Bernard B.,Institute for Social Ecological Research ISOE | Bernard B.,Senckenberg Biodiversity and Climate Research Center | Lux A.,Institute for Social Ecological Research ISOE | Lux A.,Senckenberg Biodiversity and Climate Research Center
Regional Environmental Change | Year: 2016

In order to combat hunger and feed a growing world population, adapt to climate change and reduce environmental impacts of unsustainable farming practices, the need for a paradigm shift in agriculture has increasingly been expressed over the past decades. Different approaches are widely discussed which often leads to controversial debates among actors from governments, science, international organisations, NGOs and the private sector. Following the approach of a discourse field analysis (Jahn and Lux in Problemorientierte Diskursfeldanalyse—neue Methoden und Anwendungsmöglichkeiten. ISOE-Studientexte 15, Frankfurt/Main, 2009), an overview over the discourse on agroecology and sustainable intensification will be presented. Three issues that are frequently raised in this discourse will be looked at more closely: whether—and if so how much—more food needs to be produced to meet the future demand, how productivity ought to be increased and how agroecology can scale up. © 2016 Springer-Verlag Berlin Heidelberg

Woltersdorf L.,Institute for Social Ecological Research ISOE | Jokisch A.,Groundwater Technology | Kluge T.,Institute for Social Ecological Research ISOE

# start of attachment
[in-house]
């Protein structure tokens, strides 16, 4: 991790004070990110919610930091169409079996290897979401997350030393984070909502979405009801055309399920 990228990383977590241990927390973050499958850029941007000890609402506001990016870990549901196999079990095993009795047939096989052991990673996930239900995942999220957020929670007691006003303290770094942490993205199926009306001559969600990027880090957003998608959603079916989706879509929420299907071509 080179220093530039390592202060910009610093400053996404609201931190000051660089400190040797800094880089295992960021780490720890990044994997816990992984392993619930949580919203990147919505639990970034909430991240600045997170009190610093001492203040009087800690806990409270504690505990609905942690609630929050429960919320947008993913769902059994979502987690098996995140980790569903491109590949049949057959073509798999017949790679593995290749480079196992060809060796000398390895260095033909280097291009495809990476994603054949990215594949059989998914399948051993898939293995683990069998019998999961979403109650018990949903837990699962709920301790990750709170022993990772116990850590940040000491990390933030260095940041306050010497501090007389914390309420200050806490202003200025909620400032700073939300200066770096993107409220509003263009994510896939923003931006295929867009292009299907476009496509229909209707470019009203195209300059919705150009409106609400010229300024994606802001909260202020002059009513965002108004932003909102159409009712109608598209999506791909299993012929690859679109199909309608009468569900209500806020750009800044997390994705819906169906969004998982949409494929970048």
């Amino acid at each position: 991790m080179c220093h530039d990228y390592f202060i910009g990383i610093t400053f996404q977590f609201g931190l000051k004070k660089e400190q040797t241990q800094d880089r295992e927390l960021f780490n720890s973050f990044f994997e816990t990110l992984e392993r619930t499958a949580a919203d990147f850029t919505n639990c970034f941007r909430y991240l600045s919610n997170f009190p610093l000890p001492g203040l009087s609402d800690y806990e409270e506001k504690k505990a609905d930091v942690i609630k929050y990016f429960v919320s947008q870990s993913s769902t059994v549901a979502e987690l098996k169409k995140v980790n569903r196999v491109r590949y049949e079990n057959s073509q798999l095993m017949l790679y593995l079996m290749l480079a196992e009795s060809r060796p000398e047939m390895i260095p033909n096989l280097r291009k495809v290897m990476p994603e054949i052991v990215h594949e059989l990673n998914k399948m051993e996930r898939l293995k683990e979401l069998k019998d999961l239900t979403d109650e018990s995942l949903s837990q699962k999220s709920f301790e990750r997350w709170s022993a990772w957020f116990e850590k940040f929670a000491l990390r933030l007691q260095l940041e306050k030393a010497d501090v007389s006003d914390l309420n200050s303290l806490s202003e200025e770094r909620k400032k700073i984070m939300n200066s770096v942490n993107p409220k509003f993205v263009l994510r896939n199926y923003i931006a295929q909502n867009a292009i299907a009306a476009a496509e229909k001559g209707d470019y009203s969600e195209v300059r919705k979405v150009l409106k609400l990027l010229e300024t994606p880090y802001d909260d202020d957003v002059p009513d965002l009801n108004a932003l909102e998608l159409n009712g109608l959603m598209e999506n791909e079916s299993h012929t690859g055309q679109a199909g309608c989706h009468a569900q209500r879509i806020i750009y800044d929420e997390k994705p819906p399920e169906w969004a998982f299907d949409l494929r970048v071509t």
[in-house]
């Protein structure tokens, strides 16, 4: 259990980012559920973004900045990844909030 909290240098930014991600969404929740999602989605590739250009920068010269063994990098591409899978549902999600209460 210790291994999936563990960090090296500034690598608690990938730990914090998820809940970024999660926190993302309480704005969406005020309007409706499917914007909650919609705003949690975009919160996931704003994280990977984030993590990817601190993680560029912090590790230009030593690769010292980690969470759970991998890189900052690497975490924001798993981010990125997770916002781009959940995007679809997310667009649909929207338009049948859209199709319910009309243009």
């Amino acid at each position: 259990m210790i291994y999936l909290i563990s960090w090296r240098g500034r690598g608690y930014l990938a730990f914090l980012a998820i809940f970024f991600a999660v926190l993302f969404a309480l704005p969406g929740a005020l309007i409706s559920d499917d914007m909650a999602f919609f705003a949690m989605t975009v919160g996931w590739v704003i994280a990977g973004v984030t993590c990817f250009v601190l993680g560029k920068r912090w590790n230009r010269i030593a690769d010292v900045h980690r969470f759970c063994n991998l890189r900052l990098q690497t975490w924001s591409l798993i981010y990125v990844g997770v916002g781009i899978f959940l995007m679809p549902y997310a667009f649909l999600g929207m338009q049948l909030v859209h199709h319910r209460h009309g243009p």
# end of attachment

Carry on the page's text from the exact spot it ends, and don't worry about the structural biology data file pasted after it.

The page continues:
Water Policy | Year: 2014

Rainwater harvesting to irrigate small-scale gardens enhances food self-sufficiency to overcome rural poverty. So far rainwater harvesting is not encouraged by the Namibian National Water Supply and Sanitation Policy nor supported financially by the Namibian government. This study proposes two rainwater harvesting facilities to irrigate gardens; one collects rain from household roofs with tank storage, the second collects rain on a pond roof with pond storage. The aim of this paper is to assess the benefits of rainwater harvesting-based gardening and to propose policy and financing implications for the Namibian government. We investigate the benefits of rainwater harvesting through a literature review, a cost-benefit analysis, monitoring of project pilot plants and a comparison with the existing irrigation and drinking water infrastructure. The results indicate that rainwater harvesting offers numerous benefits in technological, economic, environmental and social terms. The facilities have a positive net present value under favourable circumstances. However, material investment costs pose a financing problem. We recommend that government fund the rainwater harvesting infrastructure and finance privately garden and operation and maintenance costs. Integrating these aspects into a national rainwater harvesting policy would create the conditions to achieve the benefits of an up-scale of rainwater harvesting based gardening in Namibia. © IWA Publishing 2014.

Hummel D.,Institute for Social Ecological Research ISOE | Adamo S.,Columbia University | de Sherbinin A.,Columbia University | Murphy L.,Tulane University | And 4 more authors.
Population and Environment | Year: 2013